Litigation

Although we strive to settle claims without the need to file a lawsuit, our heart is in litigation and fighting for fair compensation for each client. Alyson George has focused her career on litigating personal injury cases. Many people are hesitant to go through the litigation process and we are certainly understanding of that hesitation. We are hopeful that a brief overview will ease your concerns. We also encourage you to make an office appointment or set a telephone conference to discuss how the litigation process would likely play out in your specific case. Each case is different, but generally speaking, similar things occur during litigation regardless of the facts of the case. We are here every step of the way to keep you updated on what is happening in your case and what will happen next. Litigation can be time consuming, but is often the only choice when the insurance company does not make a fair settlement offer. We want you to be comfortable with the process before we begin and realize that just because we file a lawsuit, does not necessarily your case will have to go to trial.

Let’s start from the beginning of the process. First, we file a Complaint on your behalf against the at-fault party or parties. “Complaint” is just another word for lawsuit. This is the official legal document that we have our process server serve on the Defendant or Defendants. The Complaint states the legal causes of action against the Defendant or Defendants. Stated another way, the Complaint tells the Court and the Defendants what the Defendants did wrong to cause injuries and other damages. The injured party is called the Plaintiff. After we serve the Complaint, each Defendant has 20 days from the date they are served to file an Answer. Sometimes there are other motions filed by either side to attack the Complaint or the Answer, but those are specific to each case and are not filed in every case. If a motion is filed in your case, we will discuss with you what it means and how it affects your case.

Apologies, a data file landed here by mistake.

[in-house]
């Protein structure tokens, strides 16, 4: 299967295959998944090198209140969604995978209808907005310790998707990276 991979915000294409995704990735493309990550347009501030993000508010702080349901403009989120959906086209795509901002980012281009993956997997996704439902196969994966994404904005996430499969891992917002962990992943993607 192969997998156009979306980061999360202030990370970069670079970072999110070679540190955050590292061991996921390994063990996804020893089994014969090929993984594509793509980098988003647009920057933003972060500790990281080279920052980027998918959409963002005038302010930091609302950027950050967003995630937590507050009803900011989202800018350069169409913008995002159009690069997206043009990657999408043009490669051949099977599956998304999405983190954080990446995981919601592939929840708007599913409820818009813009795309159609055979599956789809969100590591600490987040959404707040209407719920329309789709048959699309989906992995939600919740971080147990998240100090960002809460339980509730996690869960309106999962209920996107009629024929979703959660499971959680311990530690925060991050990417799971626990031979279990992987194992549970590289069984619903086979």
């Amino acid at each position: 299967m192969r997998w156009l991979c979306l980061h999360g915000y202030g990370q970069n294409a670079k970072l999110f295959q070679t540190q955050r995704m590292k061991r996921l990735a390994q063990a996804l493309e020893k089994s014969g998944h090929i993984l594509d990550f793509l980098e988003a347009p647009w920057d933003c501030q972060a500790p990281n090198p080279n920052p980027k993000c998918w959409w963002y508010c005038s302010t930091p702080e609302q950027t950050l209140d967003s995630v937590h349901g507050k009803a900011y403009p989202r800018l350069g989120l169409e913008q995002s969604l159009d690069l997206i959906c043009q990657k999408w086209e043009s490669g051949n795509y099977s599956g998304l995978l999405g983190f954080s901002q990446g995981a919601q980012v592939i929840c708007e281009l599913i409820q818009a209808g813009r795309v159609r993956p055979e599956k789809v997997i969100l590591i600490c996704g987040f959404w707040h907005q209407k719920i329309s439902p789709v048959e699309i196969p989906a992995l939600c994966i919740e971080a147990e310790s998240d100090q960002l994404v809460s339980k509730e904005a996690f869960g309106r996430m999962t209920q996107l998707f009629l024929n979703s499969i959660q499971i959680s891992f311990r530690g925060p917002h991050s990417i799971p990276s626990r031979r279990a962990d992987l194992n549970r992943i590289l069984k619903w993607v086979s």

When we serve the Complaint, we also serve Interrogatories, Request for Production, and Requests for Admissions. Together, we refer to those documents as the initial discovery. Interrogatories are written questions that allow us to gather more information from the Defendant or Defendants. Request for Production is a document that lists documents and other items we are requesting the Defendant or Defendants give us copies of or allow us to inspect. Requests for Admissions are statements that we ask the Defendant or Defendants to admit or deny in an effort to narrow the legal issues. The Defendant or Defendants have 45 days to answer the initial discovery when it is served with the Complaint. You should anticipate that the defense will send you initial discovery as well. Our office works with you to answer the written questions. Generally, we have many of the documents the defense is requesting, but we make ask you to send us copies of items you have that we do not. We are usually able to answer the Requests for Admissions, but we may need some input from you to complete those answers.